You might think it’s just a coffee chat or a corridor conversation, but if you’re talking about learning and teaching, or supporting a colleague in their teaching, sharing tips or discussing ideas for engaging and enhancing student learning then you are influencing learning and teaching – and you are having a positive impact on the practices of others.

At a recent meeting of the Teaching & Leadership Community of Practice we discussed the concept of distributed leadership in higher education, and the idea that teaching staff, along with professional staff and students at all levels of the institution, contribute to the leadership of learning and teaching, whether they have a formal leadership role or not.

Distributed leadership is defined as an approach that is a flexible, multi-level and an iterative reflective process in which individuals who trust and respect each other’s expertise collaborate to take responsibility for leading action for change while growing the capacity of the group.

(Harvey & Jones, 2022, p. 74)

The 6E tenets of distributed leadership:

1. Engage formal and informal leaders, academic and professional colleagues, students and stakeholders/ partners
2. Enable a culture of respect, trust and collaborative relationships​
3. Enact through processes, support and systems that develop leadership capabilities​
4. Encourage shared decision-making, recognition of contributions, professional and social learning and networking​
5. Evaluate evidence and examples of leadership of learning and teaching​
6. Support emergent leaders and leadership​

(Adapted from Jones & Harvey, 2017 & 2022)

So what does leadership of L&T look like without positional authority – and how do you recognise and evidence it?

Below are some of the ways that distributed leadership happens.

Perhaps you are already doing some of these things but never thought about them as being leadership? Well, according to research, they are

Building and maintaining collaborative and collegial relationships with colleagues

Some of the ways you might do this:

  • Translating professional values (such as scholarship, collegiality, integrity, respect for expertise and experience, equity and inclusion, collaboration) into everyday work and practice at all levels.
  • Having regular and genuine conversations about teaching. There’s nothing like talking to other teachers about the small successes and the challenges of teaching, and you never know when or where inspiration will strike.
  • Taking advantage of opportunities to lead and engage discussions on teaching in forums such as:
    • Community of practice meetings;
    • Staff inductions;
    • Meetings with course directors, ASQC or Senate members;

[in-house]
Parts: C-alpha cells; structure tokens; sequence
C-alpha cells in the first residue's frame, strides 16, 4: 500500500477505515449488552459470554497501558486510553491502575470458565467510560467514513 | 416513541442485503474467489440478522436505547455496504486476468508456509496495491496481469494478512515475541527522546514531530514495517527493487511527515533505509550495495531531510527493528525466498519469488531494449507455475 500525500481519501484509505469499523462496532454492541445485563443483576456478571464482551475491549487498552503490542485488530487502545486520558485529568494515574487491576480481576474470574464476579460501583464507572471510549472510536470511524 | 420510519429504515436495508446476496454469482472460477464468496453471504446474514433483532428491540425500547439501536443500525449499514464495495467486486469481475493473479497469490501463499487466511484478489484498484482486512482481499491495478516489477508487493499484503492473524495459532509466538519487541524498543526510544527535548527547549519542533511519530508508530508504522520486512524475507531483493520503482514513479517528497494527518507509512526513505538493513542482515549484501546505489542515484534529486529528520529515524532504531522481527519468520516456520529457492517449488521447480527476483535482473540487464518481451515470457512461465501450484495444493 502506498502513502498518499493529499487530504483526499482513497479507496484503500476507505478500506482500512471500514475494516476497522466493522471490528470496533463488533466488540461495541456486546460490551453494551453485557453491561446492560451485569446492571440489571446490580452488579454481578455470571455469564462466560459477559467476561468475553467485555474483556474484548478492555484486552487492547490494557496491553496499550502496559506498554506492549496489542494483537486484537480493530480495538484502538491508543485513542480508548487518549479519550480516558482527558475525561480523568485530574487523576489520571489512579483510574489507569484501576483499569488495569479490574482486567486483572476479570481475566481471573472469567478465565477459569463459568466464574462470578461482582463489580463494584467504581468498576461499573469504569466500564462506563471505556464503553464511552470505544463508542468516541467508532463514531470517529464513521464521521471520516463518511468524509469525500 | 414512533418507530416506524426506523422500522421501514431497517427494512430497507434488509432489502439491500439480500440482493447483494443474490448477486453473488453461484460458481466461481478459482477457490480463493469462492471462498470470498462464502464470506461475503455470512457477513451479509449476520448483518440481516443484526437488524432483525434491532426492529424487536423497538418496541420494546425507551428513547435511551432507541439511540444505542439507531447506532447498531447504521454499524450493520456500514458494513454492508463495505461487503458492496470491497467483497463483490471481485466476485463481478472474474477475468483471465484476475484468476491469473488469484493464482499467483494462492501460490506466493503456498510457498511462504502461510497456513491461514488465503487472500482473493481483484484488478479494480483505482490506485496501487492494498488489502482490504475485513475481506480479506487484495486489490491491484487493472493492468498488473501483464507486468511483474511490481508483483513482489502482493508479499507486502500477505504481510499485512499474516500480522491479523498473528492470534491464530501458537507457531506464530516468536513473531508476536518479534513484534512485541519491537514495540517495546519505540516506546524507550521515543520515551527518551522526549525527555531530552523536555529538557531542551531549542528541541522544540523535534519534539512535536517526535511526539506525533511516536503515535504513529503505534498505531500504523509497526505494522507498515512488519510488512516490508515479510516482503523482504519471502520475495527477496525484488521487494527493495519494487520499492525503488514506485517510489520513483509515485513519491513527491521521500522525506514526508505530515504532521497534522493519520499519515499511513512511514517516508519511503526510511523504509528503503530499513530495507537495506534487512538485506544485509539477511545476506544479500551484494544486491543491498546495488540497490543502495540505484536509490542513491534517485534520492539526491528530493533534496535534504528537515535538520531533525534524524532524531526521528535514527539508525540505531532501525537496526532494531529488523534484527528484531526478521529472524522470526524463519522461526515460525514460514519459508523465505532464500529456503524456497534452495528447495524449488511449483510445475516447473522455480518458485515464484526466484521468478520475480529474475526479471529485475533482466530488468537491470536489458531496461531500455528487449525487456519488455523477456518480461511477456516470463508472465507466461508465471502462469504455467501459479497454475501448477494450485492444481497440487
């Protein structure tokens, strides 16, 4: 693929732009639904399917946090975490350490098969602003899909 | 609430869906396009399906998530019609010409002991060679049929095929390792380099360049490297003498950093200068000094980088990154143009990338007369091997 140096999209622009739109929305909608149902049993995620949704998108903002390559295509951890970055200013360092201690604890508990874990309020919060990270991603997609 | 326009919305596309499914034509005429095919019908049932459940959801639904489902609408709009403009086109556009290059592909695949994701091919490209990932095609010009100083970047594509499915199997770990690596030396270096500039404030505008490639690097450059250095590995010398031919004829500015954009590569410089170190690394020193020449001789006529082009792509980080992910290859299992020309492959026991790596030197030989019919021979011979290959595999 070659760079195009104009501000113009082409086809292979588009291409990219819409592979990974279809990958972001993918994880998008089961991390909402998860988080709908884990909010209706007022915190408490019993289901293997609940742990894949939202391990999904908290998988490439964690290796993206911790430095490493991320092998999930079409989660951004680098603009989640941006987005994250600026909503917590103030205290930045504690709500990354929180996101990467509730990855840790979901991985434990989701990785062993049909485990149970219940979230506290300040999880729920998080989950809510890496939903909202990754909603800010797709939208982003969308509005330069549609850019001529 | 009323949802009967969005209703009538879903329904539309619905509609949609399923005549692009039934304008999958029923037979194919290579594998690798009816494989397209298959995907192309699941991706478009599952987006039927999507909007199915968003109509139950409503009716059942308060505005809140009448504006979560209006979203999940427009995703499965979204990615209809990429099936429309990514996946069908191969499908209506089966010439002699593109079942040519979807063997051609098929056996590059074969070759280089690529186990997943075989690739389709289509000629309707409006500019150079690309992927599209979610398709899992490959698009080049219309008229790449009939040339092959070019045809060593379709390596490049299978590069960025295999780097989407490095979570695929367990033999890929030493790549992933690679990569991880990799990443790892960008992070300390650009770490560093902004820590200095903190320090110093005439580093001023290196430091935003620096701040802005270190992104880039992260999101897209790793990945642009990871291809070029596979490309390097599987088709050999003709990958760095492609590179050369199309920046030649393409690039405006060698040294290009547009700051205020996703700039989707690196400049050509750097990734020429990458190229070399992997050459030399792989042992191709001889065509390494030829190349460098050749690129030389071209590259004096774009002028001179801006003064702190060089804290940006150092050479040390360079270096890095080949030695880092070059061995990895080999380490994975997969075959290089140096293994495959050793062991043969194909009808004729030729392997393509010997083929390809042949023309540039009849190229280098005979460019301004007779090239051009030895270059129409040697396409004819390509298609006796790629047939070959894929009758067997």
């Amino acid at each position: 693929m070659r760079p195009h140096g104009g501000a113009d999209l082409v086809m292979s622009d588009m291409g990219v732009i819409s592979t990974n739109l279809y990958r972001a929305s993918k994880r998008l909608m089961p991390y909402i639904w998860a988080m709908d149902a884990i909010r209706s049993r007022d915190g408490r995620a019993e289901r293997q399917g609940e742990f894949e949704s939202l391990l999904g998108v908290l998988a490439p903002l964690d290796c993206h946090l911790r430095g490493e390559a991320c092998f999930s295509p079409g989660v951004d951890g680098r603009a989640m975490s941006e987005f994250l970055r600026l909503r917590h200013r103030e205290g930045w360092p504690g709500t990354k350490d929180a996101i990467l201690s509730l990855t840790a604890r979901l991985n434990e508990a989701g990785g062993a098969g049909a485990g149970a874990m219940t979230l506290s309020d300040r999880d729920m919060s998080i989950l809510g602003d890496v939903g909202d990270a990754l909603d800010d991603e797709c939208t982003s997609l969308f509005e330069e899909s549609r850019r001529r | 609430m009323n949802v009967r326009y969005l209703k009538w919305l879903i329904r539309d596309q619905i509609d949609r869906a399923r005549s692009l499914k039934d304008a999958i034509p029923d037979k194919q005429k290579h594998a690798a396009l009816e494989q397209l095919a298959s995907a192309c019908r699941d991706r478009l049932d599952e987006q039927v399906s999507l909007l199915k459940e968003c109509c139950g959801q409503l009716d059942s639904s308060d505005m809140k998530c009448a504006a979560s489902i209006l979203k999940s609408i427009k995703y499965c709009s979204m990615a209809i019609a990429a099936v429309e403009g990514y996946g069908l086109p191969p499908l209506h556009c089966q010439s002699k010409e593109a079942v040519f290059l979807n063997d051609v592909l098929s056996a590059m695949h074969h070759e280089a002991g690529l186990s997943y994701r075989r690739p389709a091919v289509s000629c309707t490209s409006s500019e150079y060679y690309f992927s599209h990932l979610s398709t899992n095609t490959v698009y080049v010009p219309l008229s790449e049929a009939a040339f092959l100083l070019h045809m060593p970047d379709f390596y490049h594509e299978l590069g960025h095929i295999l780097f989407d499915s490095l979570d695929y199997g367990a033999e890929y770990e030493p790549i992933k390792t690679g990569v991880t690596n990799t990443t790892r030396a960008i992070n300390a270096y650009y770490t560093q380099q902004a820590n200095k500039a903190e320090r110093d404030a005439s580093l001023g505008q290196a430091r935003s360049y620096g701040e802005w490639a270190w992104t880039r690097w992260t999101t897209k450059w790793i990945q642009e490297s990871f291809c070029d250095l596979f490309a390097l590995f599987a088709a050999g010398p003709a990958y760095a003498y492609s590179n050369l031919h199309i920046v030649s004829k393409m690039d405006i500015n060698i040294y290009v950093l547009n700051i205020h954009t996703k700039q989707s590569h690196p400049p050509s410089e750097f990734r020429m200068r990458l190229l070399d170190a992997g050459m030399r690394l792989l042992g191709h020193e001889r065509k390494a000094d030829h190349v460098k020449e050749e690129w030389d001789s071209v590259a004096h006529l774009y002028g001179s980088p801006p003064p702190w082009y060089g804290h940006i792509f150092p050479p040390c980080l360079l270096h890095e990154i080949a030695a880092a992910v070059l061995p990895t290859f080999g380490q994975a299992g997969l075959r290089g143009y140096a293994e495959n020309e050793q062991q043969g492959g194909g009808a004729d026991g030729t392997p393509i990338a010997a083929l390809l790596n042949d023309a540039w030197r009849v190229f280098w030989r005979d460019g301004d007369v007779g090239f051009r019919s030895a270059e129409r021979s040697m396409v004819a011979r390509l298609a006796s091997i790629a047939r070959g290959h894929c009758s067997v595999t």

• Taking on leadership roles and then providing information for others about what happens in those sessions;
    • Conversations with colleagues about their career progression goals and pathways.
  • Embedding the idea of co-design into your work: collaborating with colleagues, organising (and leading) meetings where everyone’s input is sought and considered.
  • Taking the initiative on learning and teaching projects, writing articles (including posts for TECHE), contributing ideas and sharing experiences from your practitioner perspective
  • Recognising people’s particular strengths and expertise in different aspects of teaching and finding ways for them to share that expertise more broadly.

Including and working with professional staff as part of the teaching team and ensuring their contributions to learning and teaching are valued and recognised

  • University teaching means being part of a large and very diverse teaching and learning support team that includes professional staff from across the University. Professional staff colleagues, such as research librarians, learning designers, governance, curriculum and planning, student centre staff, exams staff, the timetabling team, Accessibility, and Student Wellbeing all have valuable expertise and resources to support students, and as such, play a vital role in enhancing teaching and learning.
  • To foster collaboration and knowledge exchange in learning and teaching, include professional learning and student support staff in relevant working groups, committees, projects and initiatives, and actively seek their input and feedback on learning and teaching initiatives on a regular basis.
  • Acknowledge professional staff members’ role in the teaching team team’s success: list their names as co-applicants for awards and grants, express gratitude through emails, and highlight their work in public venues, occasions and presentations.